To help counter this, I prefer to talk about “living with the virus” as “living smartly with the virus” in order to differentiate it from the Barringdon-declaration like approach of simply going about our business while the virus spreads unchecked. For me, “living smartly with the virus” means knowing when transmission is high/low and what my most risky activities are, so that I can adjust my willingness to participate in riskier activities like attend indoor gatherings but not let it stop me from essential activities like going to work everyday and undertake most of my usual low risk or mitigated risk activities. Living smartly with the virus is about adjusting my use of public health measures in response to the (changing) prevailing risk of infection. At a community level, living smartly with the virus is captured most simply in the “Vaccination Plus” maxim, which calls for the adoption of selected public health measures (selected as appropriate to the setting) in addition to being vaccinated. The Public Health Task Force of the Lancet Commission on Covid-19 made this recommendation of a Vaccination Plus strategy in March 2021.
But this problem of defeatism is not restricted to South Africa. My thanks to Barry Schoub who sent me Eric Topol’s blog where he articulates the fatalism (or defeatism) as ‘capitulation’ in his blog:
“The United States is now in the midst of a new wave related to Omicron variants BA.2 and BA.2.12.1 with over 90,000 confirmed new cases a day and a 20% increase in hospitalizations in the past 2 weeks. That belies the real toll of the current wave, since most people with symptoms are testing at home or not testing at all; there is essentially no testing for asymptomatic cases….The bunk that cases are not important is preposterous. They are infections that beget more cases, they beget Long Covid, they beget sickness, hospitalizations and deaths. They are also the underpinning of new variants. Meanwhile, the CDC propagates delusional thinking that community levels are very low…Not only does this further beget cases by instilling false confidence, but it is conveniently feeding the myth that the pandemic is over—precisely what everyone wants to believe.”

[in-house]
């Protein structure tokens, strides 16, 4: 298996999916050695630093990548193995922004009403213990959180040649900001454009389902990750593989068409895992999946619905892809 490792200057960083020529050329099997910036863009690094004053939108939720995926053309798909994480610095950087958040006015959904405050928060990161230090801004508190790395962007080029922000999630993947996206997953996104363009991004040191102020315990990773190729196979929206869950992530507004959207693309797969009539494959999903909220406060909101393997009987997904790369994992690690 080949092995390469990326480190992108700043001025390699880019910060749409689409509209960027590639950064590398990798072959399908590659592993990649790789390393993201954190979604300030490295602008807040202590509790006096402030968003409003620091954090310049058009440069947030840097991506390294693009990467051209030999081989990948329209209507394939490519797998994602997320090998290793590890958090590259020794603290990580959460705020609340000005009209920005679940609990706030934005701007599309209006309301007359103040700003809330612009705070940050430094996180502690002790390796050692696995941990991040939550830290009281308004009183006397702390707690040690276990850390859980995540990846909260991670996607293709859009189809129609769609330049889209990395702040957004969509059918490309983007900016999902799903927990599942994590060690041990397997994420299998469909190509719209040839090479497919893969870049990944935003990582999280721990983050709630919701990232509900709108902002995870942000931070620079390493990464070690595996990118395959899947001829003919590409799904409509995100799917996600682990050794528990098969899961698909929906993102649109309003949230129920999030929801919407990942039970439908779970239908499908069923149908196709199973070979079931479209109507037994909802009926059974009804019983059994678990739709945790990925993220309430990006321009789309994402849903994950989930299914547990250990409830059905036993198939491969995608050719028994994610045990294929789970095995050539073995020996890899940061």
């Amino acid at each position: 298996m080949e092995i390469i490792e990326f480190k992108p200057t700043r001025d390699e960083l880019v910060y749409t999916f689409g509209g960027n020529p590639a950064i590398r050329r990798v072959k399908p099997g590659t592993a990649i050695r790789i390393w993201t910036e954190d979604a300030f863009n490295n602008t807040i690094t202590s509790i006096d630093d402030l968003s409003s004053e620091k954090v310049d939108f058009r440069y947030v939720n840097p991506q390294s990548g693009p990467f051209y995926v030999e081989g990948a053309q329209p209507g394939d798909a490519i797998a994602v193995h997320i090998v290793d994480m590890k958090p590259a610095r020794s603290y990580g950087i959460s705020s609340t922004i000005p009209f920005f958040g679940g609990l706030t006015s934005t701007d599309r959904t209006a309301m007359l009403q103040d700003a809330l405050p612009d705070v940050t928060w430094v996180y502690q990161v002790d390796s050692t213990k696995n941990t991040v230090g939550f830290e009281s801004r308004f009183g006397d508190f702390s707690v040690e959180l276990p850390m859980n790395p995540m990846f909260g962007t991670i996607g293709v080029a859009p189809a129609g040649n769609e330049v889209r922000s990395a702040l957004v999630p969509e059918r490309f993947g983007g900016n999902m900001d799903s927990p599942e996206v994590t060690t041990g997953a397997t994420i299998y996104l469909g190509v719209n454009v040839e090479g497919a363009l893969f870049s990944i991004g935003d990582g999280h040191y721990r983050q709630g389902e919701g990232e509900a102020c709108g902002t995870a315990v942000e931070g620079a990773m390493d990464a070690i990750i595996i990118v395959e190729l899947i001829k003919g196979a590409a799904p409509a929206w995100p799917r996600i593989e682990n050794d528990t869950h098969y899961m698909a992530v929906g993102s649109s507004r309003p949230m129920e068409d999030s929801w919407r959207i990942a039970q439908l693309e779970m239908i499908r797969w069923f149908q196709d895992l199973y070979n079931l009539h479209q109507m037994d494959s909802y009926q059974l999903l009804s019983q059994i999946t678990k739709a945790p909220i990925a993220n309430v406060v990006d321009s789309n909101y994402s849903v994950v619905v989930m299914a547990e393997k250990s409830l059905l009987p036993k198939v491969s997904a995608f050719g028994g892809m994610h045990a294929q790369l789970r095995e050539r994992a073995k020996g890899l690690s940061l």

Eric Topol has nicely articulated the subtle ways in which the message that the pandemic is over is being fostered. I am not sure why so many are convinced that SARS-CoV-2 is not going to mutate with greater immune escape, when the current omicron sub-variants are proving to be wily escape artists. This is evident from the Andrews study (NEJM, 2022) that showed that vaccine effectiveness against BA.1 omicron after two BNT162b2 doses was 65.5% (95% CI: 63.9 to 67.0) at 2 to 4 weeks, dropping to 8.8% (95% CI: 7.0 to 10.5) at 25 or more weeks after the 2nd dose (without a 3rd dose booster). Yes, your eyes are not deceiving you, the same 2 doses of Pfizer vaccine that was 95% efficacious against the initial variants is now only 9% efficacious against BA.1 at 6 months post-vaccination!